Once a rarity, beer at college sporting events in a growing trend. Minnesota, Florida and Texas, among a number of others have added alcohol sales in recent years. Given the money that would seem likely to be generated, it’s a trend that will probably become even more pervasive in college athletics.

Let’s just make sure that everyone partakes in moderation.

Blue Ribbon release college basketball preseason top 25, all-american teams

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Blue Ribbon, the college basketball bible, has released their top 25 and preseason all-american awards, the first publication to do so as far as I know.

Their top five — Arizona, Michigan State, Duke, Kansas, Kentucky — contains the same teams as my top five will, only in a different order. The only crazy ranking that I see in their top 25 comes with Miami checking in at No. 16. I have a feeling they are going to end up regretting that by the end of the season.

What is somewhat crazy, however, is Blue Ribbon’s all-american teams.

Bonzie Colson is their Preseason National Player of the Year. That’s not my pick, but it’s justifiable. But having Miles Bridges as a second-team preseason all-american? Angel Delgado as a fourth-team preseason all-american? I disagree with both of those picks.

But that will all play out during the season.

And, frankly, I haven’t exactly had the best track record predicting all-americans in recent years, not after I opted to rate Skal Labissiere as a first-team preseason all-american over Buddy Hield.

That was a miss.

It happens to the best of us.

But I feel pretty comfortable saying that Miles Bridges as a second-team preseason all-american will end up being a miss.

4-star center commits to Purdue

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With Vince Edwards and Isaac Haas entering their senior seasons, adding front court options in the 2018 class was something that Purdue needed to do. Purdue added its second front court commitment in the 2018 class Tuesday evening, as four-star center Emmanuel Dowuona reportedly made his pledge. News of Dowuona’s commitment was first reported by the Lafayette Journal & Courier.

Dowuona, a 6-foot-11 big man who attends Westwood Christian School in Miami, joins fellow four-star prospect Trevion Williams in Purdue’s 2018 class to date.

Dowuona’s commitment comes just days before he was reportedly to visit Tennessee. Among the other programs to have offered Duwuona were Clemson, Georgia Tech, Miami and UConn.

Dowuona played for the Team Breakdown program on the Under Armour Association circuit during the summer, averaging 7.9 points, 7.0 rebounds and 2.1 blocks per game while shooting 59.3 percent from the field. While still a bit raw offensively, the native of Ghana provides value as a defender and rebounder. Dowuona is joining a program that during Painter’s tenure as head coach has done a good job of developing big men.

Dowuona and the aforementioned Williams will look to compete for playing time in 2018-19 alongside current redshirt junior Jacquil Taylor and 7-foot-3 redshirt freshman center Matt Haarms.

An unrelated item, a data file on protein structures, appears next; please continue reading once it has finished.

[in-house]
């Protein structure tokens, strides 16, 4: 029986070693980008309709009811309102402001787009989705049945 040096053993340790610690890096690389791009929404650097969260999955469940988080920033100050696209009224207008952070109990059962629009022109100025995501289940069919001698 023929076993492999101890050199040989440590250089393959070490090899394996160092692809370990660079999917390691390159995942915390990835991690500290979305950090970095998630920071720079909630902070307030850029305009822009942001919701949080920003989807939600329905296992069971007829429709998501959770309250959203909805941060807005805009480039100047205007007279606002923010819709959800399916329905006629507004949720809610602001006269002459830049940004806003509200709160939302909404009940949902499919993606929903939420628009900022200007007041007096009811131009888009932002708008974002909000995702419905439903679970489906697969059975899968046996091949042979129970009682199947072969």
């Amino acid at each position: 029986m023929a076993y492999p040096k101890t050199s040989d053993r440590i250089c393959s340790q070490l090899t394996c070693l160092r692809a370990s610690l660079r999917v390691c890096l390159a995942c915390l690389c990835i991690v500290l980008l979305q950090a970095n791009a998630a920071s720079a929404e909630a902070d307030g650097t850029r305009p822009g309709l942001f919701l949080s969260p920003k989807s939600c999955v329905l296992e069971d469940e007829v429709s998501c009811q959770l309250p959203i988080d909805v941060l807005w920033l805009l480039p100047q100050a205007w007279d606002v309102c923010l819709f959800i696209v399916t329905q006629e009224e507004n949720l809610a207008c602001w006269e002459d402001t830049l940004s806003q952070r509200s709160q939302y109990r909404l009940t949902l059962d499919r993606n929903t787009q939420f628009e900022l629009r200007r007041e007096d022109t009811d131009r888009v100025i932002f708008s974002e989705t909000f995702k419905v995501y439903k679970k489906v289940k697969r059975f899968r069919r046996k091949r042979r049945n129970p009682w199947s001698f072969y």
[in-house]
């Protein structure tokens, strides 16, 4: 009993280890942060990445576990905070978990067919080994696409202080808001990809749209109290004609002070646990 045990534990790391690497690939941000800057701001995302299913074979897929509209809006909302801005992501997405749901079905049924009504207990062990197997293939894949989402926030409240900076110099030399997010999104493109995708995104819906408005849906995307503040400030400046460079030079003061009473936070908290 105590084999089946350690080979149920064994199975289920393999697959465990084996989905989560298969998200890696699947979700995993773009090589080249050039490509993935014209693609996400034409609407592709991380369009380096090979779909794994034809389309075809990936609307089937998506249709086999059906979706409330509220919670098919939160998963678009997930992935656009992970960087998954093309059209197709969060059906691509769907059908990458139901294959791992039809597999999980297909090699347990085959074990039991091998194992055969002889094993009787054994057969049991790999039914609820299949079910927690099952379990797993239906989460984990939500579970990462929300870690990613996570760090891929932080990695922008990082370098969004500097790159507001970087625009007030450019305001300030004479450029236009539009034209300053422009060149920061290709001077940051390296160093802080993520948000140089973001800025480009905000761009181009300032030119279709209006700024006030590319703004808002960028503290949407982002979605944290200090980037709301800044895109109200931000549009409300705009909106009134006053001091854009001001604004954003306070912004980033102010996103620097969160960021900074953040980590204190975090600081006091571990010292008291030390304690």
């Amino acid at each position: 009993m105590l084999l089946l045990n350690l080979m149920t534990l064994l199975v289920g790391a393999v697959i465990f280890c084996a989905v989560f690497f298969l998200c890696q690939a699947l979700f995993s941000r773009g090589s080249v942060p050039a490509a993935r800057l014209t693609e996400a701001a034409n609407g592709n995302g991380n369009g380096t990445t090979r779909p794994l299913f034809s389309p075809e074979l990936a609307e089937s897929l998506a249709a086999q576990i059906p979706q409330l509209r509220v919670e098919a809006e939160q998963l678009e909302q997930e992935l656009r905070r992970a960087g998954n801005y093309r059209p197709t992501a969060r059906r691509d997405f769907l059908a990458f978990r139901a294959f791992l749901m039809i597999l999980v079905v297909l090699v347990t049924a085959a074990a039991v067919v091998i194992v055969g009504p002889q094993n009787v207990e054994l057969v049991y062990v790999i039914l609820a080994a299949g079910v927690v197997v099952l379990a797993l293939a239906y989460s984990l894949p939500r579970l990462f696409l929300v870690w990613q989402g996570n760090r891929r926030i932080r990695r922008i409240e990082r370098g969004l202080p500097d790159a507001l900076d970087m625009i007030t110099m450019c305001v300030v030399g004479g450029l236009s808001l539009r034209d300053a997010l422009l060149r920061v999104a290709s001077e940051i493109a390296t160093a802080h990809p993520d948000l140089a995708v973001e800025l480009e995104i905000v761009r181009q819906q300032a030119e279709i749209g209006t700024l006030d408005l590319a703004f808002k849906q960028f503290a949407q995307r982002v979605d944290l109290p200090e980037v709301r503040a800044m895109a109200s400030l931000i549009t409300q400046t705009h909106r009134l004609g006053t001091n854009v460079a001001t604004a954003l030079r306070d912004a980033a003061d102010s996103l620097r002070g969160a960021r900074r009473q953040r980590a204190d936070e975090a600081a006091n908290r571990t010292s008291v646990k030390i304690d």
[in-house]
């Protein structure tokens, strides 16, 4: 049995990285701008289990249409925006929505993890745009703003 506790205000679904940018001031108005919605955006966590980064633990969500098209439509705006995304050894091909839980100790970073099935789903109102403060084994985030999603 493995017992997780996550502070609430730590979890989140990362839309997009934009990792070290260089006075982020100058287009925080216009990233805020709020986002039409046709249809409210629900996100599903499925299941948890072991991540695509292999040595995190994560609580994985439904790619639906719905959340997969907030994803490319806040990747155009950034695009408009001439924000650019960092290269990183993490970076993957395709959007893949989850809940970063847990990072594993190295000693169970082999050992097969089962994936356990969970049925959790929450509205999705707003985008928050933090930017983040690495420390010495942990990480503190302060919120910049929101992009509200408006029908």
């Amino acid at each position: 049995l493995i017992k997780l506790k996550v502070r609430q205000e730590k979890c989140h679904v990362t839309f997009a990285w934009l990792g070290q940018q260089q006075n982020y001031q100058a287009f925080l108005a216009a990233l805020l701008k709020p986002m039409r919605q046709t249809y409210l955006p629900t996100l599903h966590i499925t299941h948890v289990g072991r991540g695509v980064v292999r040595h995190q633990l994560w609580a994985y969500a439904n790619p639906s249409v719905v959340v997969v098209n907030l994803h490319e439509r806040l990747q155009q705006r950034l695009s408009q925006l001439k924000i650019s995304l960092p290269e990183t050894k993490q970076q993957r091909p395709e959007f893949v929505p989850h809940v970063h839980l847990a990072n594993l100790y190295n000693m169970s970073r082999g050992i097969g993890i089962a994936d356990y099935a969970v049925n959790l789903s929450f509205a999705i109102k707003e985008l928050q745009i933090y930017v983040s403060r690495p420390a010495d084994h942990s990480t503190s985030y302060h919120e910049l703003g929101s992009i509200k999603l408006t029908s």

Dayton freshman Toppin ineligible for 2017-18 season

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Dayton announced Tuesday afternoon that one of the program’s incoming freshmen will not be eligible to compete this season. 6-foot-8 forward Obadiah Toppin has been ruled by the NCAA to have not met initial eligibility requirements, and he will have to sit out the 2017-18 season as a result.

Toppin will be allowed to remain a member of the team and participate in practices, and he will have four seasons of eligibility remaining beginning with the 2018-19 season. While the NCAA’s decision leaves the Flyers short a front court option in head coach Anthony Grant’s first season at the helm, it did not come as a surprise.

“We knew this was a possible scenario for Obi early on in the recruiting process,” Grant said in the release. “And if it came to pass, we saw this as a chance for him to utilize this year acclimate as a student and enhance his strength and skill as an academic redshirt. This is a great opportunity for Obi to develop as a player and student over the next 12 months, and prepare himself for a very successful college career.”

Toppin, who averaged 17 points and eight rebounds per game at Mt. Zion Academy last season, is one of five freshmen who have joined the program. Matej Svoboda and Jordan Pierce will look to earn minutes alongside returnees Josh Cunningham and Xeyrius Williams, and the same can be said for redshirt freshman Kostas Antetokounmpo.

Toppin being declared ineligible is the third hit Dayton has taken to its front court this offseason. Ryan Mikesell, who played in 32 games last season, will redshirt after undergoing two hip surgeries. And Sam Miller, who was also part of the team’s front court rotation last season, was suspended from school for the fall semester after he was arrested during the summer.